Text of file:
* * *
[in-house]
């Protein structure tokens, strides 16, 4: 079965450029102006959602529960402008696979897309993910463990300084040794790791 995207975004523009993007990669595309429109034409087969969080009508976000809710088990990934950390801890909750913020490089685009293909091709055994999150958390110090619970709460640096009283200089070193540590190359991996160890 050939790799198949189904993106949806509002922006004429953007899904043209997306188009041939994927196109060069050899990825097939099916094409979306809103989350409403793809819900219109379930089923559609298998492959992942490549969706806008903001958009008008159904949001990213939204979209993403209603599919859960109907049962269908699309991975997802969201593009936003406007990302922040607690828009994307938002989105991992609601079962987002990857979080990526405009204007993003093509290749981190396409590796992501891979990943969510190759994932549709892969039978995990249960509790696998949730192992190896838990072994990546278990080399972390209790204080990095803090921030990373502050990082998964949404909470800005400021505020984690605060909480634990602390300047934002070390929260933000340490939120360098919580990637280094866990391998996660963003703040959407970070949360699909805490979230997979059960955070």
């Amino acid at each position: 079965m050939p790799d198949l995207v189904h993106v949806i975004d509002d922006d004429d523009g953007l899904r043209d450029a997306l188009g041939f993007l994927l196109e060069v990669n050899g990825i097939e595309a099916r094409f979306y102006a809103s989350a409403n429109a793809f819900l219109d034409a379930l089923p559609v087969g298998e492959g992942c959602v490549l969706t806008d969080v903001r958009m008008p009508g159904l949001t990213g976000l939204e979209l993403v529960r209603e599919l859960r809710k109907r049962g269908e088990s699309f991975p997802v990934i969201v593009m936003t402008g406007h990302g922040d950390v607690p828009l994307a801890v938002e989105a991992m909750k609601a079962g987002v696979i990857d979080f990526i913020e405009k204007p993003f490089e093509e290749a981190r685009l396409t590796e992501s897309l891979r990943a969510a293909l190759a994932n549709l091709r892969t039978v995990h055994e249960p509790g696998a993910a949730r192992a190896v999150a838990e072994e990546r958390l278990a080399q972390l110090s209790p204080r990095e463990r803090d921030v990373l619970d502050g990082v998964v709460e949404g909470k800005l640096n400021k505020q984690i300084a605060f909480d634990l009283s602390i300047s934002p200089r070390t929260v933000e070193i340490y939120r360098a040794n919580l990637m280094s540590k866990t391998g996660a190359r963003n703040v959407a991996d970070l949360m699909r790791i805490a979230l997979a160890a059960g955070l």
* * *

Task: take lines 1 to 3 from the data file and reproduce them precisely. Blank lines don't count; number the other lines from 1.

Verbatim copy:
[in-house]
């Protein structure tokens, strides 16, 4: 079965450029102006959602529960402008696979897309993910463990300084040794790791 995207975004523009993007990669595309429109034409087969969080009508976000809710088990990934950390801890909750913020490089685009293909091709055994999150958390110090619970709460640096009283200089070193540590190359991996160890 050939790799198949189904993106949806509002922006004429953007899904043209997306188009041939994927196109060069050899990825097939099916094409979306809103989350409403793809819900219109379930089923559609298998492959992942490549969706806008903001958009008008159904949001990213939204979209993403209603599919859960109907049962269908699309991975997802969201593009936003406007990302922040607690828009994307938002989105991992609601079962987002990857979080990526405009204007993003093509290749981190396409590796992501891979990943969510190759994932549709892969039978995990249960509790696998949730192992190896838990072994990546278990080399972390209790204080990095803090921030990373502050990082998964949404909470800005400021505020984690605060909480634990602390300047934002070390929260933000340490939120360098919580990637280094866990391998996660963003703040959407970070949360699909805490979230997979059960955070």
């Amino acid at each position: 079965m050939p790799d198949l995207v189904h993106v949806i975004d509002d922006d004429d523009g953007l899904r043209d450029a997306l188009g041939f993007l994927l196109e060069v990669n050899g990825i097939e595309a099916r094409f979306y102006a809103s989350a409403n429109a793809f819900l219109d034409a379930l089923p559609v087969g298998e492959g992942c959602v490549l969706t806008d969080v903001r958009m008008p009508g159904l949001t990213g976000l939204e979209l993403v529960r209603e599919l859960r809710k109907r049962g269908e088990s699309f991975p997802v990934i969201v593009m936003t402008g406007h990302g922040d950390v607690p828009l994307a801890v938002e989105a991992m909750k609601a079962g987002v696979i990857d979080f990526i913020e405009k204007p993003f490089e093509e290749a981190r685009l396409t590796e992501s897309l891979r990943a969510a293909l190759a994932n549709l091709r892969t039978v995990h055994e249960p509790g696998a993910a949730r192992a190896v999150a838990e072994e990546r958390l278990a080399q972390l110090s209790p204080r990095e463990r803090d921030v990373l619970d502050g990082v998964v709460e949404g909470k800005l640096n400021k505020q984690i300084a605060f909480d634990l009283s602390i300047s934002p200089r070390t929260v933000e070193i340490y939120r360098a040794n919580l990637m280094s540590k866990t391998g996660a190359r963003n703040v959407a991996d970070l949360m699909r790791i805490a979230l997979a160890a059960g955070l």